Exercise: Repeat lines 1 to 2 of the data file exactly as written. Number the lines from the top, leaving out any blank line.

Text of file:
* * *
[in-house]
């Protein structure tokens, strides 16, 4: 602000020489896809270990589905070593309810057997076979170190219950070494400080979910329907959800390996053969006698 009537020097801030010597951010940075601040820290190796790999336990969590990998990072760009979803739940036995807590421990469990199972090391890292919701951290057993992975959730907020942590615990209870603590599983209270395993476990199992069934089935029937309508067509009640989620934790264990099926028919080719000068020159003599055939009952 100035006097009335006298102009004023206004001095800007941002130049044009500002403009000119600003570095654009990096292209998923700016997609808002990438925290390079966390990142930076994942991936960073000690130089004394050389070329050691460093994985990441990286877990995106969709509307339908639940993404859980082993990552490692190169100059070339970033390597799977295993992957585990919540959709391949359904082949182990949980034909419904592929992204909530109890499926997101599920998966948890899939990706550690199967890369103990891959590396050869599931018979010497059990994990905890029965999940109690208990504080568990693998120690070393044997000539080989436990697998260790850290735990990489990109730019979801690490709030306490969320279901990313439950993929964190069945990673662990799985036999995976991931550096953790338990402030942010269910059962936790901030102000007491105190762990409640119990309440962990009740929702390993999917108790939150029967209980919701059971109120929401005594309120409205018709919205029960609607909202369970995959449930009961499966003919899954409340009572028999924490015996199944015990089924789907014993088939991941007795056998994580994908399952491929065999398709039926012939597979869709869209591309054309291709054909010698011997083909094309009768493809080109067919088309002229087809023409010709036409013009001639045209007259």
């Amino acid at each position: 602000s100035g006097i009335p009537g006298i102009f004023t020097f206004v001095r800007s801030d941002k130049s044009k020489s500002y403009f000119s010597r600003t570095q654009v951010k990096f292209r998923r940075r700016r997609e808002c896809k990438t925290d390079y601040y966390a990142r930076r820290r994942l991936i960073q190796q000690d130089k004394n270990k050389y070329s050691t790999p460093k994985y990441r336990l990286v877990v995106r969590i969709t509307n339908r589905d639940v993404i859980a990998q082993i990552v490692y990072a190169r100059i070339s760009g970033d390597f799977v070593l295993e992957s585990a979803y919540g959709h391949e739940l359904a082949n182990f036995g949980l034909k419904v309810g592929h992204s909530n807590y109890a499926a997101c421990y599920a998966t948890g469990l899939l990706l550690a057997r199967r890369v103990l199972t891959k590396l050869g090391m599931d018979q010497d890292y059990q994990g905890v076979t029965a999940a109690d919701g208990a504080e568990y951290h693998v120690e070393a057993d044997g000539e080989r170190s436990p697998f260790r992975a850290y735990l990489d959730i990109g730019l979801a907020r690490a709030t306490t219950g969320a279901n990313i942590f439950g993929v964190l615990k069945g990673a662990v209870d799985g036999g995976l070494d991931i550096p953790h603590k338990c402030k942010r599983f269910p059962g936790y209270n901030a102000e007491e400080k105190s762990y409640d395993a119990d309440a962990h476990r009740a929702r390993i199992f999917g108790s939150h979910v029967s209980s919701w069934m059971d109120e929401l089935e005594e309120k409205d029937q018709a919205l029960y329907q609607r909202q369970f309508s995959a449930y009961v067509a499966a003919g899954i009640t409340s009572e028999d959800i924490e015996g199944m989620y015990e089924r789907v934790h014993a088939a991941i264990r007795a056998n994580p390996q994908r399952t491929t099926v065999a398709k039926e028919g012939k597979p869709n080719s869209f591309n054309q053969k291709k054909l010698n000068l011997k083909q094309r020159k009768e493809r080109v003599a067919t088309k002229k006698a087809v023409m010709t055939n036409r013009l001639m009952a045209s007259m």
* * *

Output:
[in-house]
């Protein structure tokens, strides 16, 4: 602000020489896809270990589905070593309810057997076979170190219950070494400080979910329907959800390996053969006698 009537020097801030010597951010940075601040820290190796790999336990969590990998990072760009979803739940036995807590421990469990199972090391890292919701951290057993992975959730907020942590615990209870603590599983209270395993476990199992069934089935029937309508067509009640989620934790264990099926028919080719000068020159003599055939009952 100035006097009335006298102009004023206004001095800007941002130049044009500002403009000119600003570095654009990096292209998923700016997609808002990438925290390079966390990142930076994942991936960073000690130089004394050389070329050691460093994985990441990286877990995106969709509307339908639940993404859980082993990552490692190169100059070339970033390597799977295993992957585990919540959709391949359904082949182990949980034909419904592929992204909530109890499926997101599920998966948890899939990706550690199967890369103990891959590396050869599931018979010497059990994990905890029965999940109690208990504080568990693998120690070393044997000539080989436990697998260790850290735990990489990109730019979801690490709030306490969320279901990313439950993929964190069945990673662990799985036999995976991931550096953790338990402030942010269910059962936790901030102000007491105190762990409640119990309440962990009740929702390993999917108790939150029967209980919701059971109120929401005594309120409205018709919205029960609607909202369970995959449930009961499966003919899954409340009572028999924490015996199944015990089924789907014993088939991941007795056998994580994908399952491929065999398709039926012939597979869709869209591309054309291709054909010698011997083909094309009768493809080109067919088309002229087809023409010709036409013009001639045209007259």